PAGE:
Swatch buys Swiss case maker, boosts production
ZURICH (Reuters) - Swatch Group (UHR.VX), the world's largest watchmaker, is buying high-end watch case maker Simon Et Membrez for an undisclosed sum, the group said on Thursday, in a move that will boost its own production division.
Swatch Group, best known for its plastic Swatch watches, owns several other brands, such as Omega, and has worked closely with Simon Et Membrez on its Breguet and Blancpain marques.
"Simon Et Membrez SA is a seamless fit alongside the existing Swatch Group production companies and logically complements Comadur, Ruedin and Lascor, the companies active in the production of watch casings within the Swatch Group," Swatch Group said in a statement.
Simon Et Membrez, which was founded in 1975 by Rene Simon and Etienne Membrez, the father of the current CEO, has 250 employees. It will continue to trade under the Simon Et Membrez name and will also still supply third parties.
Simon Et Membrez has a modern machinery pool at its new plant in Delemont.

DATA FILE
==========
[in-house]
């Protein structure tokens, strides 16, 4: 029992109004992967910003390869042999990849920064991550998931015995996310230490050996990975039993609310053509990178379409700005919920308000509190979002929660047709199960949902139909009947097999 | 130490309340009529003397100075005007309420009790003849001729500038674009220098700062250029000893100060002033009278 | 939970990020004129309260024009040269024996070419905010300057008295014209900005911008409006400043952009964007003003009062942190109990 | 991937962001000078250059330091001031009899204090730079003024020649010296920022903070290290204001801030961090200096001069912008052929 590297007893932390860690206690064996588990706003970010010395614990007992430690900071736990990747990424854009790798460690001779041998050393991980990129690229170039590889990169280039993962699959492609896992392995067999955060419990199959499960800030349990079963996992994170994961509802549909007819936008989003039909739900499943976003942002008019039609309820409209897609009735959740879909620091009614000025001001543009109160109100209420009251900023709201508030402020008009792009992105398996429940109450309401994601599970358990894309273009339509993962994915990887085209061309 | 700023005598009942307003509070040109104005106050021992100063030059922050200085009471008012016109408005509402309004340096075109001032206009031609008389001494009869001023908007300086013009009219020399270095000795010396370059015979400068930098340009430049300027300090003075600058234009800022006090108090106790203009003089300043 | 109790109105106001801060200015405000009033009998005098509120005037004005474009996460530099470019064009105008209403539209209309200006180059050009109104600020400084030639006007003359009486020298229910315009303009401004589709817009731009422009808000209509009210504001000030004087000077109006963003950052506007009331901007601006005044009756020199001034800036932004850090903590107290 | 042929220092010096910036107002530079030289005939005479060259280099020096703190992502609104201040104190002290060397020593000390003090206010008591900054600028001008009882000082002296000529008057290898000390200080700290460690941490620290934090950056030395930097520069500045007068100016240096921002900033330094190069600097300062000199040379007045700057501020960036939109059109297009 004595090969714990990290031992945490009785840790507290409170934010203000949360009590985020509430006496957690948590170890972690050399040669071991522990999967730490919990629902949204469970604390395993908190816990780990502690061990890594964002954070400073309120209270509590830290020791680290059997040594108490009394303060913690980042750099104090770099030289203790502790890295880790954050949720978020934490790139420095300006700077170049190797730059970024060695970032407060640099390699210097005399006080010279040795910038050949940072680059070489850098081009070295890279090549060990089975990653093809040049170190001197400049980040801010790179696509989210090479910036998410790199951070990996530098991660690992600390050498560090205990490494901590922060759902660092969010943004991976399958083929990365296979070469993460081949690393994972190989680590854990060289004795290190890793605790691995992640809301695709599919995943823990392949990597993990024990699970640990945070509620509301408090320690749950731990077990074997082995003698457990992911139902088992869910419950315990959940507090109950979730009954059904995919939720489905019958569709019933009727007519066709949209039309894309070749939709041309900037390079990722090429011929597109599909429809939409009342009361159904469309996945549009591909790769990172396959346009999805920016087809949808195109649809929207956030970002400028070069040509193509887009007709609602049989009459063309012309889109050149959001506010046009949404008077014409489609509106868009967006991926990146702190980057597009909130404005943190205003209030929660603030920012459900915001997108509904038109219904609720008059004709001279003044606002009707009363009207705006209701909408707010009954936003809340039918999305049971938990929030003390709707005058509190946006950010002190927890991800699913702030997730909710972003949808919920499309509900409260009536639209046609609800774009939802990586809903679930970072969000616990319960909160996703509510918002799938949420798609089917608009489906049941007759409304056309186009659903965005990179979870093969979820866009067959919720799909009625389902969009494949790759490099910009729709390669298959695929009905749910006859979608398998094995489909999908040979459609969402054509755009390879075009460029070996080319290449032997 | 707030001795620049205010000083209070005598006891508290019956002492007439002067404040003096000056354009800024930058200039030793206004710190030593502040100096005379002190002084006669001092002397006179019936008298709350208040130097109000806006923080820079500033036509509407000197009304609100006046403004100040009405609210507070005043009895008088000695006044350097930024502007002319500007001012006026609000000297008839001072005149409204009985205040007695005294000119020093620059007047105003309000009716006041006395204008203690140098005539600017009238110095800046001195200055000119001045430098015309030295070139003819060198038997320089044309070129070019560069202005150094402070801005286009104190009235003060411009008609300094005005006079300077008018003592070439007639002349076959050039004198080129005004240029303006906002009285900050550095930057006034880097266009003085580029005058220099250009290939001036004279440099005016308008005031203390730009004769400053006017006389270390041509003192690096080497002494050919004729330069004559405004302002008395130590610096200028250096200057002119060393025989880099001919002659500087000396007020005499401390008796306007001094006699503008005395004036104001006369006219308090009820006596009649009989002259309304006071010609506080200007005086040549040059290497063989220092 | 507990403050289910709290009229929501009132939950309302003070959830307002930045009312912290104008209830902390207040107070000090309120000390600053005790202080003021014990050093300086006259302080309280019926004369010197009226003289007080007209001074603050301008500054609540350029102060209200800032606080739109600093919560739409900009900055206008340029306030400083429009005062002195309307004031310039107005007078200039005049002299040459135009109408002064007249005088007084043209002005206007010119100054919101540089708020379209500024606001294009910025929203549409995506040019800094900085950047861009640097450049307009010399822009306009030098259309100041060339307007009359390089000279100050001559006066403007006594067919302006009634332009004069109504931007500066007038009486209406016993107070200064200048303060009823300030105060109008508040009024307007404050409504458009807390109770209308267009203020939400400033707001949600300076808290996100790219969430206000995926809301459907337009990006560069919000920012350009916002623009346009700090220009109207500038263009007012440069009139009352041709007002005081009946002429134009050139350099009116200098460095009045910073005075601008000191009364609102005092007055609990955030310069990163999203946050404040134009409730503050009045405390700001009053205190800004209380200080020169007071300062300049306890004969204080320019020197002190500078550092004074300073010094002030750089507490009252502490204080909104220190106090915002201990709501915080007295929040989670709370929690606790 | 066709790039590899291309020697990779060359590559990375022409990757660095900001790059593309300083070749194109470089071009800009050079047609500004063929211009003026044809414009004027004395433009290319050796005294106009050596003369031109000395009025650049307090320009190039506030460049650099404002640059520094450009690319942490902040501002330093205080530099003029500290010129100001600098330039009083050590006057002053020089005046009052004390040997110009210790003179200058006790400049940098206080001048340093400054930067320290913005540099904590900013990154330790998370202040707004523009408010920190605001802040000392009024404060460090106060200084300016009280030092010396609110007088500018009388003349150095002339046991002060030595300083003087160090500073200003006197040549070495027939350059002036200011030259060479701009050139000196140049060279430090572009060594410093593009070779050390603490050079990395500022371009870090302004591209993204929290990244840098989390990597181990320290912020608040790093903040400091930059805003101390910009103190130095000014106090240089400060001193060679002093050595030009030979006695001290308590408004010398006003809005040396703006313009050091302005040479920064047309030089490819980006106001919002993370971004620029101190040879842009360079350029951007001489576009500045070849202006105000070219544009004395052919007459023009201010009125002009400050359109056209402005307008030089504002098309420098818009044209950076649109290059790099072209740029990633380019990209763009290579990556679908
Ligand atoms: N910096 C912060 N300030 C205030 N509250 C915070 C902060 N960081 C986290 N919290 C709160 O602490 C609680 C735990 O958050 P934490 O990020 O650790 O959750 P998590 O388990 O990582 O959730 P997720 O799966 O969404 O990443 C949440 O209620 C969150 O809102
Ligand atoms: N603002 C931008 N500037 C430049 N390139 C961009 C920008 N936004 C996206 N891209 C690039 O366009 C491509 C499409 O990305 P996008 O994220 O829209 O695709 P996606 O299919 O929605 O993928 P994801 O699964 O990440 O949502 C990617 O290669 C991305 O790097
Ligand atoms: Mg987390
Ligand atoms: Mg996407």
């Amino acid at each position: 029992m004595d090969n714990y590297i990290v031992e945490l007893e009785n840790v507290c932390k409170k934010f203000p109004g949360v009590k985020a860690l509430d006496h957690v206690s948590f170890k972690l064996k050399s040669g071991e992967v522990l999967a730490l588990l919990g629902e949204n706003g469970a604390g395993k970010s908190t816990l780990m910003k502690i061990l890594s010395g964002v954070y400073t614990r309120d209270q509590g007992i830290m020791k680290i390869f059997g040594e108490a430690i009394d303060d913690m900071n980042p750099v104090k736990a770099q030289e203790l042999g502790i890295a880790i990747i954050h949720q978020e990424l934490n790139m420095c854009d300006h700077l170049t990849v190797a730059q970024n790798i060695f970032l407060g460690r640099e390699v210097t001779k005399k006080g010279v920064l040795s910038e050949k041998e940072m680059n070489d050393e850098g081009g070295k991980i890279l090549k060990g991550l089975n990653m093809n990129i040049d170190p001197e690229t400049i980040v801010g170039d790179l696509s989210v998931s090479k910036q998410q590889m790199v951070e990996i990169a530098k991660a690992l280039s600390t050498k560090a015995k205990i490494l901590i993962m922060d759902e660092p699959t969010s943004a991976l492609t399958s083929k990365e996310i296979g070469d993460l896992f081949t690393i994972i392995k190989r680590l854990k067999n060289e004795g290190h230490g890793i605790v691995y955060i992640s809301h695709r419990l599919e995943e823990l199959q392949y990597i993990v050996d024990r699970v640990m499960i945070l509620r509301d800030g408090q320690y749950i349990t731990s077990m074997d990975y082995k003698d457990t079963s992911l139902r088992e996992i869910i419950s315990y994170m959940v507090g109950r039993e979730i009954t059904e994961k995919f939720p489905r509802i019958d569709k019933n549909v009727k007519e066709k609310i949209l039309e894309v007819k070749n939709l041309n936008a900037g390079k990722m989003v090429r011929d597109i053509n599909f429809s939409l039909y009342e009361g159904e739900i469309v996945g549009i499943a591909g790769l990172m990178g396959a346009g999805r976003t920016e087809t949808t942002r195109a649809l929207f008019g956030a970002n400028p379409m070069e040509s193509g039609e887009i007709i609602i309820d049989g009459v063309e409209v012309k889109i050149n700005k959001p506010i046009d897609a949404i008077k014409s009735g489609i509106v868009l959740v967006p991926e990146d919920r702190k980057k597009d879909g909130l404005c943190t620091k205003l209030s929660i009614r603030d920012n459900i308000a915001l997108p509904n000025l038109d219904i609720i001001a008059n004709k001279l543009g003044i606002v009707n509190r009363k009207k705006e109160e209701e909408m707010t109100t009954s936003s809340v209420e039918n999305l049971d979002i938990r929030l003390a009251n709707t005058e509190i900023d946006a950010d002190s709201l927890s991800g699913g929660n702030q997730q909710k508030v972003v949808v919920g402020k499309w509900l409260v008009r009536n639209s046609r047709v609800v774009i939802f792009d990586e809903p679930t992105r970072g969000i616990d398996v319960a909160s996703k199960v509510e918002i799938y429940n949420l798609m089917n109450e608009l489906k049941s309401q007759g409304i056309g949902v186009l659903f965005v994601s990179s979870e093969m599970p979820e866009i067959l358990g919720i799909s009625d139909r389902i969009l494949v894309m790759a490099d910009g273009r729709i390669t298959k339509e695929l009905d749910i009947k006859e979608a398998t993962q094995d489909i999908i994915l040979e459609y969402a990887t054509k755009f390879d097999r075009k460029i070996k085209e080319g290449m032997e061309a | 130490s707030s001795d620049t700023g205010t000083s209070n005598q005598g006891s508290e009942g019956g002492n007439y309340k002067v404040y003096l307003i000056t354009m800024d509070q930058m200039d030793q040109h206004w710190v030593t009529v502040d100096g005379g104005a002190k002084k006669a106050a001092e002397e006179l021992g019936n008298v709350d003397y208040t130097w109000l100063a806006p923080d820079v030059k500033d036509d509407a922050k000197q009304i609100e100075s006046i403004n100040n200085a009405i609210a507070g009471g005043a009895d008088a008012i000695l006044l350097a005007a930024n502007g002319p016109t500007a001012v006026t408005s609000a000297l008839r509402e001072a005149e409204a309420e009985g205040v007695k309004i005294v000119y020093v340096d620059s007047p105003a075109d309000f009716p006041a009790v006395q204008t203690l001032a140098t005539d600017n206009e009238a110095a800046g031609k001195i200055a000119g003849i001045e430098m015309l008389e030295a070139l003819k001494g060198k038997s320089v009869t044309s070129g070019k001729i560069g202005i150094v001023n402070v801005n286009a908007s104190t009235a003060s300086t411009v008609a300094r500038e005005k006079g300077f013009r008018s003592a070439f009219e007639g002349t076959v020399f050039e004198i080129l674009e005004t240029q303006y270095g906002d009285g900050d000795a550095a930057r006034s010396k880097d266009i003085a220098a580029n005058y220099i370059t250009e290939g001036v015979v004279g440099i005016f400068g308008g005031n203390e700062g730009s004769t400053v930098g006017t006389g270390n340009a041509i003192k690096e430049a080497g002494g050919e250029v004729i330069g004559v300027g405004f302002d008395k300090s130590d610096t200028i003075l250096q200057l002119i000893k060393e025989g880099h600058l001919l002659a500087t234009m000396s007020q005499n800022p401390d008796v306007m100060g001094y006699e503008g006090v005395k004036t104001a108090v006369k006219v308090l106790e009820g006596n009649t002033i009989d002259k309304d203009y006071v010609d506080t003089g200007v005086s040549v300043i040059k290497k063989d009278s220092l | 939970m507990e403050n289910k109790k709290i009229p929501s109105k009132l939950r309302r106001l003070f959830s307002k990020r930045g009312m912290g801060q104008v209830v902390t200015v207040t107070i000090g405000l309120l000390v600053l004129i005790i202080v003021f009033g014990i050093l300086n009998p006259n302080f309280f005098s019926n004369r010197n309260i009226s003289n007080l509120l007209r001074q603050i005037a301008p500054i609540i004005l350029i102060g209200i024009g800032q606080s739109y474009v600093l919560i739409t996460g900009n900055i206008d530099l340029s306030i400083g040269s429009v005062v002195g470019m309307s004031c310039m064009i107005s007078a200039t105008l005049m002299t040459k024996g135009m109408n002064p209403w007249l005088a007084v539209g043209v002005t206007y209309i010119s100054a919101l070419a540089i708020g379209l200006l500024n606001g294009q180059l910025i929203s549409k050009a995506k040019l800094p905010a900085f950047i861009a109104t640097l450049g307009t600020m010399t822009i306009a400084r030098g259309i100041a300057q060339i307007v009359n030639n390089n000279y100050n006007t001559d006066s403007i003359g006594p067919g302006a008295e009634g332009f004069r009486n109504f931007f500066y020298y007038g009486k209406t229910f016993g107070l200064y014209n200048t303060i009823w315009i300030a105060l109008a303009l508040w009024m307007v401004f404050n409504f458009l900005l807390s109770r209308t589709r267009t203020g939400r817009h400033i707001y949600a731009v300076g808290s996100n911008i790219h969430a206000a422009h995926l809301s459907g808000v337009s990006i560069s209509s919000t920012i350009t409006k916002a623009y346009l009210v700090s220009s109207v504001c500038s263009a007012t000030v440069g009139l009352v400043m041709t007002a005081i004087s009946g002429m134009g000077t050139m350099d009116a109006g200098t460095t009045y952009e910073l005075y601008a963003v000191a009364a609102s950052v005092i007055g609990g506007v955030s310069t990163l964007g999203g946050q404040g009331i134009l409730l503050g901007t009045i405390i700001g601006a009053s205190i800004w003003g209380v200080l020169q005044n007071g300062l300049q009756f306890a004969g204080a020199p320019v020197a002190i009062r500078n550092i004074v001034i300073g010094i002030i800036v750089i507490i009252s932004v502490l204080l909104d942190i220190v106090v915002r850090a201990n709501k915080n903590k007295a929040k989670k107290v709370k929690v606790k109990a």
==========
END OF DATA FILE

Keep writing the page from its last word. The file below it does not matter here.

Swatch Group, which supplies watch components and movements to most Swiss watchmakers, is also buying a 60 percent stake in the related case polishing company Termiboites SA, which has 50 employees.
"We presume the business has sales of 100 million Swiss francs with third party sales, to non Swatch Group brands, of 50 million francs," Kepler Capital Markets analyst Jon Cox said in a note.
Swatch Group's shares were trading 0.9 percent firmer versus a 0.4 percent rise in the STOXX European personal and household goods index .SXQP at 0855 GMT.
Vontobel analyst Rene Weber said he expected more consolidation in the Swiss watch industry, adding Swatch was well positioned to snap up rivals thanks to its 2.1 billion francs net cash.
LONDON - World shares hovered just below all-time highs on Tuesday as investors drew encouragement from a rally in Chinese markets and beaten-down Russian stocks enjoyed some relief after three days of heavy selling.
BEIJING/HONG KONG - China reiterated its opposition on Thursday to a European Union plan to limit airline carbon dioxide emissions and called for talks to resolve the issue a day after its major airlines refused to pay any carbon costs under the new law.